At the top of the diagram there are two horizontal parallel straight lines. At the bottom there is a horizontal spiral. In the middle there is a circle. On each side of the diagram there is a cross. There are two inverted triangles diagonally above the circle, one on the left, the other on the right. The triangles are below the parallel lines. In each triangle there is a dot. Above the spiral and below the circle there is a square.” [Bates and Dudley-Evans, 1976: 30].
Pictures or photographs can be used for learners to label constituent parts of apparatus and various objects or provide descriptions. Widdowson  suggests an activity in which a specialized text is accompanied by an unlabelled diagram. The teacher may ask the class to read the text and label the diagram, i.e. transfer information from the text to the diagram, in order to check the learners’ reading comprehension skills.
Tarone and Yule  offer another example of how language teachers can use pictures and photographs: “The speaker sees only one object (on video or in a photograph) and is instructed to describe that object so that the listener can identify the object from a set of similar objects.
The listener has a set of three photographs, labeled A, B, and C, and, following the speaker’s description, has to choose which one of the photographed objects is being described” [ibid.: 181].
Another option is to use pictures and photographs to illustrate sequences of events, as in “Read how the Tay Bridge collapsed. Match the sentences (1-5) with the diagrams (a-e) below” [White, 2003: 23]. Tarone and Yule  suggest a task in which a language learner watches on video (or on the computer) how a process, such as the assembly of a piece of equipment, is being carried out and then has to give an account of the process for another learner. The latter is shown a set of several photographs related to the process. Some of the photographs depict stages in the process, others do not. The second language learner, being the listener in this task, has to choose only those photographs which are relevant to the described process.
Maps and various types of charts can be used to check the language learners’ comprehension skills, to practice numbers, decimals, etc. The teacher may ask learners to read a text or a set of sentences on the basis of which they have to draw a map or label a chart. For example, learners might be given the following text titled Population:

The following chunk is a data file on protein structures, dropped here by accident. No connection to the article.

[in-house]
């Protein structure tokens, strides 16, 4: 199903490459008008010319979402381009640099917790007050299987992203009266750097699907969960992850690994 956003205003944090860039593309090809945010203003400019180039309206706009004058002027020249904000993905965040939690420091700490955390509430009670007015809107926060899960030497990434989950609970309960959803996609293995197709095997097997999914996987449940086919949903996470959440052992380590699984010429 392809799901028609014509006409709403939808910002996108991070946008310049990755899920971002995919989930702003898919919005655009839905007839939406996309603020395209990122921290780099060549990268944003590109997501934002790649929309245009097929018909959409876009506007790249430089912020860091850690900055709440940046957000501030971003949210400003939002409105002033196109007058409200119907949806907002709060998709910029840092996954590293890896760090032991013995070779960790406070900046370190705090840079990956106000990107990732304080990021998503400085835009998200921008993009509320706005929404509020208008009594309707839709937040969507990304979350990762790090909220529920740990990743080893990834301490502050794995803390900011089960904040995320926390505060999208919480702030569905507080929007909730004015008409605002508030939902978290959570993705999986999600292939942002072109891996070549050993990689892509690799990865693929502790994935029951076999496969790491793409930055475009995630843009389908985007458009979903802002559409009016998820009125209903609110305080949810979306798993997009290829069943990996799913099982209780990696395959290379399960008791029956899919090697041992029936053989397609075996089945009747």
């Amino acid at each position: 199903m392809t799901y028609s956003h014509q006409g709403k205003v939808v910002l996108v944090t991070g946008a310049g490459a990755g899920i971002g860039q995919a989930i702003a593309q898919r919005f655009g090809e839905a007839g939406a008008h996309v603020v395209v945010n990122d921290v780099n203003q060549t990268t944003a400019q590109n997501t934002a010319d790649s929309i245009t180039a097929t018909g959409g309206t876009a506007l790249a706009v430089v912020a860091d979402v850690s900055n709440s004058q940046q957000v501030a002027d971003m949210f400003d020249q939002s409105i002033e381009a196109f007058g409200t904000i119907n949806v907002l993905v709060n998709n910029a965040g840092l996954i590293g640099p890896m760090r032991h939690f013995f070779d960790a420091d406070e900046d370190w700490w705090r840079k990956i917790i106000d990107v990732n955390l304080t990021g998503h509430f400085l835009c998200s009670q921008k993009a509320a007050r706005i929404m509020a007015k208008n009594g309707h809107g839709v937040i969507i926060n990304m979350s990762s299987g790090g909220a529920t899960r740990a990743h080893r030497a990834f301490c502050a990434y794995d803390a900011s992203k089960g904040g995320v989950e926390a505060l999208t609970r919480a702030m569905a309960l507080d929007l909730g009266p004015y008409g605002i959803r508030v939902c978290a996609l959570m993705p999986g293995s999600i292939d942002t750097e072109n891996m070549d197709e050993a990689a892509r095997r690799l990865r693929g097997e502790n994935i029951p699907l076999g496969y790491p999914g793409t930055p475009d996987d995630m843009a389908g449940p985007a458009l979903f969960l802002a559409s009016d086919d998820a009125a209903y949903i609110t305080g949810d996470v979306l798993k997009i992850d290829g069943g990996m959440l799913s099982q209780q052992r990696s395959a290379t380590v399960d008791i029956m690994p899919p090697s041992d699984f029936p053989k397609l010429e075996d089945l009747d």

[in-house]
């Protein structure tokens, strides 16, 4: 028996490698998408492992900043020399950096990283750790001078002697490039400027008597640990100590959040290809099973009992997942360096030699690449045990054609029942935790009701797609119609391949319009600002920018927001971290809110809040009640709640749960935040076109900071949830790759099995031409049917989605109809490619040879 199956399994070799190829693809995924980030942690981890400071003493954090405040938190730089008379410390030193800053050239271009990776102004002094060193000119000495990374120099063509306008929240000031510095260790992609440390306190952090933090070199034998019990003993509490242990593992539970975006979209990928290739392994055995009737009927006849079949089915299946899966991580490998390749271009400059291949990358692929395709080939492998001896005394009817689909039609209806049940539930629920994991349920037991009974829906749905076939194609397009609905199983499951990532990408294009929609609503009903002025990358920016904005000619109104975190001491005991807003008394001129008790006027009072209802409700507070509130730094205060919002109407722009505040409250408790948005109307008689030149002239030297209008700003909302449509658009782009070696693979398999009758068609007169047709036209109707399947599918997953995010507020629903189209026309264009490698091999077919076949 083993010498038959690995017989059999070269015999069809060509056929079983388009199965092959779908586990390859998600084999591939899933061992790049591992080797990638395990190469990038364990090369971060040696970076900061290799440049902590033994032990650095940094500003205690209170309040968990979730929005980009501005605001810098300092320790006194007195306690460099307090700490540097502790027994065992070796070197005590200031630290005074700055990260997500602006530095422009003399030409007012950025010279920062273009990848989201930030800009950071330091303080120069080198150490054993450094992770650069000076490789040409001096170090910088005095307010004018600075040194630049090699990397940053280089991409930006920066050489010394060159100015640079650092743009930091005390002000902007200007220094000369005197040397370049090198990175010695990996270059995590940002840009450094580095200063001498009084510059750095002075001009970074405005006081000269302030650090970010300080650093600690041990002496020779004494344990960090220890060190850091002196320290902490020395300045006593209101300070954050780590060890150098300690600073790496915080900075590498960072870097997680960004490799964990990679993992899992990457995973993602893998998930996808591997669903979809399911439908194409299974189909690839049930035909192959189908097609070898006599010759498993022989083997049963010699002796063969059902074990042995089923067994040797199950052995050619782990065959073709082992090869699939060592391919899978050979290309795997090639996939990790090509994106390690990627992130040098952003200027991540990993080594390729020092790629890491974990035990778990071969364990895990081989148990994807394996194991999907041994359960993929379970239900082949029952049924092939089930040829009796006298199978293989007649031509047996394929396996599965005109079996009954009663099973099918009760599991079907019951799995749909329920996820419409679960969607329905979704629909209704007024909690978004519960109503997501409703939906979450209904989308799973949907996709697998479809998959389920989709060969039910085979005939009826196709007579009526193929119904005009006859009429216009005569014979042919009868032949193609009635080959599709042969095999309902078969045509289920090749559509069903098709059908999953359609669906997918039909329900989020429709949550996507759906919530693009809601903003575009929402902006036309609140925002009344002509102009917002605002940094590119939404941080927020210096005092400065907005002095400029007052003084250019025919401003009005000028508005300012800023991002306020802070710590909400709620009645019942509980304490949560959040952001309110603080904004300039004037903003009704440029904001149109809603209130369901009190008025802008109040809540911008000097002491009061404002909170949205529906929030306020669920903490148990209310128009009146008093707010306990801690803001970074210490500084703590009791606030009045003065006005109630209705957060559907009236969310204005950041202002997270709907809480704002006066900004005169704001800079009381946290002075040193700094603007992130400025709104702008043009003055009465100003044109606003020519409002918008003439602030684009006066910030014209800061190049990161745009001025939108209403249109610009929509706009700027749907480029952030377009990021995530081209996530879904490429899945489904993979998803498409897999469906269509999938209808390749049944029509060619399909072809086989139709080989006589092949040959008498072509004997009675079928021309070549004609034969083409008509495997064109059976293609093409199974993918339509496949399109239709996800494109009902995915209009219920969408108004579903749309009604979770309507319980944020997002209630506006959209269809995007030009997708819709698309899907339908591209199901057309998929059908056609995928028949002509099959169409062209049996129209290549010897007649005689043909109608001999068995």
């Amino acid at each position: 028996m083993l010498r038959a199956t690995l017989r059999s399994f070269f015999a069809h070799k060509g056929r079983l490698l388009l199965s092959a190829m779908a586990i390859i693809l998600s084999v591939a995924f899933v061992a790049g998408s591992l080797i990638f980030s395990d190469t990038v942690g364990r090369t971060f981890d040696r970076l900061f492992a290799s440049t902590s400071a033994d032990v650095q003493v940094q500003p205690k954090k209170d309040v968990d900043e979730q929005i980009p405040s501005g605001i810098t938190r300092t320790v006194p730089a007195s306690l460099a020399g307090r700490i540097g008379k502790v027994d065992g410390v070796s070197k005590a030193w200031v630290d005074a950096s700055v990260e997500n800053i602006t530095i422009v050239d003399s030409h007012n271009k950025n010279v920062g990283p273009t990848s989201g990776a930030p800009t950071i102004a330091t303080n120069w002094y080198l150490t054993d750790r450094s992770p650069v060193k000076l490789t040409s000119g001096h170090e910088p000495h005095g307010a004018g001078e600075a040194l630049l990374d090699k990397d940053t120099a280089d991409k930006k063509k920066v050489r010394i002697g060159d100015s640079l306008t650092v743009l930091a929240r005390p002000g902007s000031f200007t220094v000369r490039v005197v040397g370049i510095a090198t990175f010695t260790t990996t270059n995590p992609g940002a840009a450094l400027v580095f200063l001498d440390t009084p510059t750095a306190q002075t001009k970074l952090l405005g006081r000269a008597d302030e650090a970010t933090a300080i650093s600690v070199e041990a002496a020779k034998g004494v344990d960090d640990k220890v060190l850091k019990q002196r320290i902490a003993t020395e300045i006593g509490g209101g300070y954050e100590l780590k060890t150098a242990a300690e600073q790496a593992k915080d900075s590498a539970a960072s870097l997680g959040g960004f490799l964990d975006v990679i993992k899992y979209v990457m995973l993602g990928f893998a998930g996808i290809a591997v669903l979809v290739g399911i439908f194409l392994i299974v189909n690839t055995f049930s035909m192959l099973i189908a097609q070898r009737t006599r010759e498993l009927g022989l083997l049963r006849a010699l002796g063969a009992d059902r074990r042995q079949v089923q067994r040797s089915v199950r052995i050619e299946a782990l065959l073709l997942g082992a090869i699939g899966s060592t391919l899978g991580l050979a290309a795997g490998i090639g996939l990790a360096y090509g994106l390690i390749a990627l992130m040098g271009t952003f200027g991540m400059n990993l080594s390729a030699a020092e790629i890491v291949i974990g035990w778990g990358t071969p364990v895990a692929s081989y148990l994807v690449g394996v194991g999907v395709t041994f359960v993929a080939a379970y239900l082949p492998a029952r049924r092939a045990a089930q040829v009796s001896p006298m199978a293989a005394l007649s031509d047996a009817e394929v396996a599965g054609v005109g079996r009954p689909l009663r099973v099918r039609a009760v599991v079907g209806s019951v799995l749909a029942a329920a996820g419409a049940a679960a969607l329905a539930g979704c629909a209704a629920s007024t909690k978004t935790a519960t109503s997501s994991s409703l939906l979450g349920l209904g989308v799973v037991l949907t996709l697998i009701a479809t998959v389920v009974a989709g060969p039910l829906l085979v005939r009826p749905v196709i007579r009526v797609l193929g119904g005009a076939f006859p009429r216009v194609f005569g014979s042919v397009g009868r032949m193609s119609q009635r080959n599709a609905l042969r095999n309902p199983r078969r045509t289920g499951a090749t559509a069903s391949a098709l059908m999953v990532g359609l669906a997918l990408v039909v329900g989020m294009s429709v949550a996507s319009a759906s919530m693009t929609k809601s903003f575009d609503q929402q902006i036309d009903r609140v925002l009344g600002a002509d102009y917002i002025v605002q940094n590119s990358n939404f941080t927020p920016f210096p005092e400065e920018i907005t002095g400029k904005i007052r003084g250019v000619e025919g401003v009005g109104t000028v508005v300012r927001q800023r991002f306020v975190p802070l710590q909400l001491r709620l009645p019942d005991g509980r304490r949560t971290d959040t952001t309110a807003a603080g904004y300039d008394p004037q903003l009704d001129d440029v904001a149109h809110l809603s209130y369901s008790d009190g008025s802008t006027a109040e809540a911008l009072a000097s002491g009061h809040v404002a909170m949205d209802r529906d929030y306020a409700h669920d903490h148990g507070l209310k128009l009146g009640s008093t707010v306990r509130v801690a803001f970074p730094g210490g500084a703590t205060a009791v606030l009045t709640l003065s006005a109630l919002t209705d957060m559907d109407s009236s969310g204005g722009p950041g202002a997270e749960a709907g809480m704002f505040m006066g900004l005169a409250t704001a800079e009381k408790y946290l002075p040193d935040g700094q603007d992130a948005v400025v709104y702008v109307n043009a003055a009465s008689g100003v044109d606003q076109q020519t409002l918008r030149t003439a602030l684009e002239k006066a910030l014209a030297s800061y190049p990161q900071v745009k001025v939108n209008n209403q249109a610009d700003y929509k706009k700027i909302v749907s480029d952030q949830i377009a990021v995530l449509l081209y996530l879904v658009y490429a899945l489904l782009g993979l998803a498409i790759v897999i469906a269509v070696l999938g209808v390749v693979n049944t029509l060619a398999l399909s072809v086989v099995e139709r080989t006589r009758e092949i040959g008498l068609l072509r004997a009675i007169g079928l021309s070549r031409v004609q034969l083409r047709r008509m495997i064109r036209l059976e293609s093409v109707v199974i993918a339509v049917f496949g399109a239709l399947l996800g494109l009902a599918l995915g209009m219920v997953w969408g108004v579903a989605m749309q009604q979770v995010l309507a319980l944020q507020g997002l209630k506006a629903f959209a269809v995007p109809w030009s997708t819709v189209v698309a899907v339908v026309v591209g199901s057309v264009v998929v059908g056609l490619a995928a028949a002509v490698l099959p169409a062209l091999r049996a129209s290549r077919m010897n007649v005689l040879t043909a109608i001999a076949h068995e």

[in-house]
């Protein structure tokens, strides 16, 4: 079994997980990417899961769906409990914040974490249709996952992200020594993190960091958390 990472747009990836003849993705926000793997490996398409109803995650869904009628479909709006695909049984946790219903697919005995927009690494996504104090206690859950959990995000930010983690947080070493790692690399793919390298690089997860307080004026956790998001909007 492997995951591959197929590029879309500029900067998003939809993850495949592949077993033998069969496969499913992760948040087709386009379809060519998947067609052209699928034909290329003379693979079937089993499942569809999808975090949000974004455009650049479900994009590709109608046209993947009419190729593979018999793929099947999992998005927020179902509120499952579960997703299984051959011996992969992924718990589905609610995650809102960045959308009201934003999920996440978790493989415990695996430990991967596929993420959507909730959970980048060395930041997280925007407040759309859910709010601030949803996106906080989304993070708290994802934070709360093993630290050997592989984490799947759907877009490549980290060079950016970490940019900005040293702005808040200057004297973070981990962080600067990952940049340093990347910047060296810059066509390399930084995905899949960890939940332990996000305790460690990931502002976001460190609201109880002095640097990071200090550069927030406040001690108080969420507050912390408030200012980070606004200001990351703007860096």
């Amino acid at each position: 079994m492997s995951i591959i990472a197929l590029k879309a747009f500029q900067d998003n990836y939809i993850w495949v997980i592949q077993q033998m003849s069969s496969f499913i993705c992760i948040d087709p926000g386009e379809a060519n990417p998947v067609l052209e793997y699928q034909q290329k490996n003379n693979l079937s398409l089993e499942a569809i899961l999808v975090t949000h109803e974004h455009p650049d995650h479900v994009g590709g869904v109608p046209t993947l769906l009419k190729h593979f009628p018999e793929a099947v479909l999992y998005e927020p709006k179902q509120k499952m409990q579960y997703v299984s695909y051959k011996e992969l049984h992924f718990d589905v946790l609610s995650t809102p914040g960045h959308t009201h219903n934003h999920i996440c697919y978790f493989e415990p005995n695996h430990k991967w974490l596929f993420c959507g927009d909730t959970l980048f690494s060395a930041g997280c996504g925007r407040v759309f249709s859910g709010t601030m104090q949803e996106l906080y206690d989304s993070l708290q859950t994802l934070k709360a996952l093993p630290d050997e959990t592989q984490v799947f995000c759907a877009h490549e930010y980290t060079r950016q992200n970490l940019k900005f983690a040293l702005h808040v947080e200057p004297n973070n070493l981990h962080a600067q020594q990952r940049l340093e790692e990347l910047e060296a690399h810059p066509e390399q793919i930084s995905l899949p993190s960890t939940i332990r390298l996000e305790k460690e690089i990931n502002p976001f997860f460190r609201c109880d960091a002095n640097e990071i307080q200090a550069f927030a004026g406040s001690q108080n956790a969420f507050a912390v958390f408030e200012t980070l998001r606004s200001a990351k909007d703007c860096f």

“There were twelve point one million children aged under sixteen in two thousand: six point two million boys and five point nine million girls. This is fewer than in nineteen seventy-one, when there were fourteen point three million children. In two thousand, thirty per cent of children in the UK were under five, thirty-two per cent were aged five to nine years and thirty-eight per cent were aged ten to fifteen. These proportions were similar in the nineteen seventies.”
[White, 2003: 29]. The learners then have to label a bar chart showing the number of children in the UK in the respective years and a pie-chart illustrating the proportion of children in different age groups.
Concerning specialized terminology, language teachers must be aware that some terms are used in several fields of science and contextual presentation of sense, rather than dictionary meaning, is preferable. Also, it is easier to study vocabulary in context, not in isolation. Specialized terminology tends to be standardized and clear, not vague, which means that terms can be translated into the native language, so that no room is left for ambiguity.
Specialized and “catchy” vocabulary can be presented, for example, via sentence pairs. If the language learners are students majoring in Milk and Dairy Products Technology, the teacher might present them with a set of sentences contextualizing some terms and ask the students to tick those sentences where the terms are applicable in this sense to the production of cheese, e.g.:
- Egyptians were the first to knit items of clothing: among the earliest known examples are colourful wool fragments and cotton socks.
- Lager beers usually take more time to brew and are aged longer than ales.
- The Professor invited me into his office to clarify why my term paper had received a bad mark.
- I will miss the starter and order the main meal instead because I am starving.
- Moulds are fungi used in the production of bread and wine.